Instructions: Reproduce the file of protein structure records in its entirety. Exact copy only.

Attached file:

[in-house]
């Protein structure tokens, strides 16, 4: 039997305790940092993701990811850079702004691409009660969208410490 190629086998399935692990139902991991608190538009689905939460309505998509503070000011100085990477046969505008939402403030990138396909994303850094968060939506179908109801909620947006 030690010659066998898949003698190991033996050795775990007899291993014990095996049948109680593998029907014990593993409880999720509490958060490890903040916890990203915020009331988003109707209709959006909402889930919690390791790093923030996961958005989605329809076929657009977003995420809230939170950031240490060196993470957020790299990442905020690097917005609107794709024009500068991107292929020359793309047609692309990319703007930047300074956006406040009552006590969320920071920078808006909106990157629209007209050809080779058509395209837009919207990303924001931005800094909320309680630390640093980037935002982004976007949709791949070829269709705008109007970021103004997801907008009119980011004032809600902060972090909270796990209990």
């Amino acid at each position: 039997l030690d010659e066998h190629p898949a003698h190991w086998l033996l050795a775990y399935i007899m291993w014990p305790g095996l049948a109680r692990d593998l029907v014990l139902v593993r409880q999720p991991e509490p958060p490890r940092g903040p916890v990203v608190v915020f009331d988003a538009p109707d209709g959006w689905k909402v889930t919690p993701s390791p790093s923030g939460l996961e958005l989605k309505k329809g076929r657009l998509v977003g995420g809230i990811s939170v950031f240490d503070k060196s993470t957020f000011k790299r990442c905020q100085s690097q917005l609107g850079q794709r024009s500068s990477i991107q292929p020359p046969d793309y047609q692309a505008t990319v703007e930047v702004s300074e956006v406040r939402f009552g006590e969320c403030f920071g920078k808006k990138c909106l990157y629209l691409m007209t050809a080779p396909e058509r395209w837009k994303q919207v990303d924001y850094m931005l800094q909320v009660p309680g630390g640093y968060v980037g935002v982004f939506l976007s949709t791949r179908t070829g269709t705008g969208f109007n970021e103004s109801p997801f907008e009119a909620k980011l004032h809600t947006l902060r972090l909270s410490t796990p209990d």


[in-house]
């Protein structure tokens, strides 16, 4: 039997305790940092993701990811850079702004691409009660969208410490 190629086998399935692990139902991991608190538009689905939460309505998509503070000011100085990477046969505008939402403030990138396909994303850094968060939506179908109801909620947006 030690010659066998898949003698190991033996050795775990007899291993014990095996049948109680593998029907014990593993409880999720509490958060490890903040916890990203915020009331988003109707209709959006909402889930919690390791790093923030996961958005989605329809076929657009977003995420809230939170950031240490060196993470957020790299990442905020690097917005609107794709024009500068991107292929020359793309047609692309990319703007930047300074956006406040009552006590969320920071920078808006909106990157629209007209050809080779058509395209837009919207990303924001931005800094909320309680630390640093980037935002982004976007949709791949070829269709705008109007970021103004997801907008009119980011004032809600902060972090909270796990209990």
């Amino acid at each position: 039997l030690d010659e066998h190629p898949a003698h190991w086998l033996l050795a775990y399935i007899m291993w014990p305790g095996l049948a109680r692990d593998l029907v014990l139902v593993r409880q999720p991991e509490p958060p490890r940092g903040p916890v990203v608190v915020f009331d988003a538009p109707d209709g959006w689905k909402v889930t919690p993701s390791p790093s923030g939460l996961e958005l989605k309505k329809g076929r657009l998509v977003g995420g809230i990811s939170v950031f240490d503070k060196s993470t957020f000011k790299r990442c905020q100085s690097q917005l609107g850079q794709r024009s500068s990477i991107q292929p020359p046969d793309y047609q692309a505008t990319v703007e930047v702004s300074e956006v406040r939402f009552g006590e969320c403030f920071g920078k808006k990138c909106l990157y629209l691409m007209t050809a080779p396909e058509r395209w837009k994303q919207v990303d924001y850094m931005l800094q909320v009660p309680g630390g640093y968060v980037g935002v982004f939506l976007s949709t791949r179908t070829g269709t705008g969208f109007n970021e103004s109801p997801f907008e009119a909620k980011l004032h809600t947006l902060r972090l909270s410490t796990p209990d």